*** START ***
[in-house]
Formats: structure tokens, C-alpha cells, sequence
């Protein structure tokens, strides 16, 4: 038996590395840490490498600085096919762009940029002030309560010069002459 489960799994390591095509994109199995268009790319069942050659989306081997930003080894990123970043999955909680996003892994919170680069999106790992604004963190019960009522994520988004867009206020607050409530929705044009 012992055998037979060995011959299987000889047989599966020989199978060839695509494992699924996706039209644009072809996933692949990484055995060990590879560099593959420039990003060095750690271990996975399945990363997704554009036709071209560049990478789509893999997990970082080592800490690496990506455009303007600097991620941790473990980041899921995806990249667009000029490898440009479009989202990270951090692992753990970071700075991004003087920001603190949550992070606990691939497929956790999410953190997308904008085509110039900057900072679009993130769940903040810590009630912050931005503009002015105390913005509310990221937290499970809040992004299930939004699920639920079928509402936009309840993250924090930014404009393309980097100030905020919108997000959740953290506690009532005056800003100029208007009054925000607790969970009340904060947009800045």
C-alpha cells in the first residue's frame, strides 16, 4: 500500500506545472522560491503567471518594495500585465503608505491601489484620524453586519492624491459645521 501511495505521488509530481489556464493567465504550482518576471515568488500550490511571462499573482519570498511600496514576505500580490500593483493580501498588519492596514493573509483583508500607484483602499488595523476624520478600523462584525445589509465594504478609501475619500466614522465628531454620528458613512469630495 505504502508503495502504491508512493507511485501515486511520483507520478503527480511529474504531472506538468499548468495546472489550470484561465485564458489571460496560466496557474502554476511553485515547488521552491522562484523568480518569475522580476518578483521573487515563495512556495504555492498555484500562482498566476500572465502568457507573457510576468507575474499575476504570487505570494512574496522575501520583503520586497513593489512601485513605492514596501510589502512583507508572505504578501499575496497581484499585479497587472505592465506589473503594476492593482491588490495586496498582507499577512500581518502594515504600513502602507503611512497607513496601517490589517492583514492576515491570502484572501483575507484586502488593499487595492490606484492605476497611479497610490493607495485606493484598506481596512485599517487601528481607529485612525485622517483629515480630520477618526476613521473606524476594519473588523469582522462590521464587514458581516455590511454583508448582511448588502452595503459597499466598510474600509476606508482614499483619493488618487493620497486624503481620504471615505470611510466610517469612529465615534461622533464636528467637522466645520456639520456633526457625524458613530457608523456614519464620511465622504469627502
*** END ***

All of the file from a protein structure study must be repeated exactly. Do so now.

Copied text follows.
[in-house]
Formats: structure tokens, C-alpha cells, sequence
């Protein structure tokens, strides 16, 4: 038996590395840490490498600085096919762009940029002030309560010069002459 489960799994390591095509994109199995268009790319069942050659989306081997930003080894990123970043999955909680996003892994919170680069999106790992604004963190019960009522994520988004867009206020607050409530929705044009 012992055998037979060995011959299987000889047989599966020989199978060839695509494992699924996706039209644009072809996933692949990484055995060990590879560099593959420039990003060095750690271990996975399945990363997704554009036709071209560049990478789509893999997990970082080592800490690496990506455009303007600097991620941790473990980041899921995806990249667009000029490898440009479009989202990270951090692992753990970071700075991004003087920001603190949550992070606990691939497929956790999410953190997308904008085509110039900057900072679009993130769940903040810590009630912050931005503009002015105390913005509310990221937290499970809040992004299930939004699920639920079928509402936009309840993250924090930014404009393309980097100030905020919108997000959740953290506690009532005056800003100029208007009054925000607790969970009340904060947009800045």
C-alpha cells in the first residue's frame, strides 16, 4: 500500500506545472522560491503567471518594495500585465503608505491601489484620524453586519492624491459645521 501511495505521488509530481489556464493567465504550482518576471515568488500550490511571462499573482519570498511600496514576505500580490500593483493580501498588519492596514493573509483583508500607484483602499488595523476624520478600523462584525445589509465594504478609501475619500466614522465628531454620528458613512469630495 505504502508503495502504491508512493507511485501515486511520483507520478503527480511529474504531472506538468499548468495546472489550470484561465485564458489571460496560466496557474502554476511553485515547488521552491522562484523568480518569475522580476518578483521573487515563495512556495504555492498555484500562482498566476500572465502568457507573457510576468507575474499575476504570487505570494512574496522575501520583503520586497513593489512601485513605492514596501510589502512583507508572505504578501499575496497581484499585479497587472505592465506589473503594476492593482491588490495586496498582507499577512500581518502594515504600513502602507503611512497607513496601517490589517492583514492576515491570502484572501483575507484586502488593499487595492490606484492605476497611479497610490493607495485606493484598506481596512485599517487601528481607529485612525485622517483629515480630520477618526476613521473606524476594519473588523469582522462590521464587514458581516455590511454583508448582511448588502452595503459597499466598510474600509476606508482614499483619493488618487493620497486624503481620504471615505470611510466610517469612529465615534461622533464636528467637522466645520456639520456633526457625524458613530457608523456614519464620511465622504469627502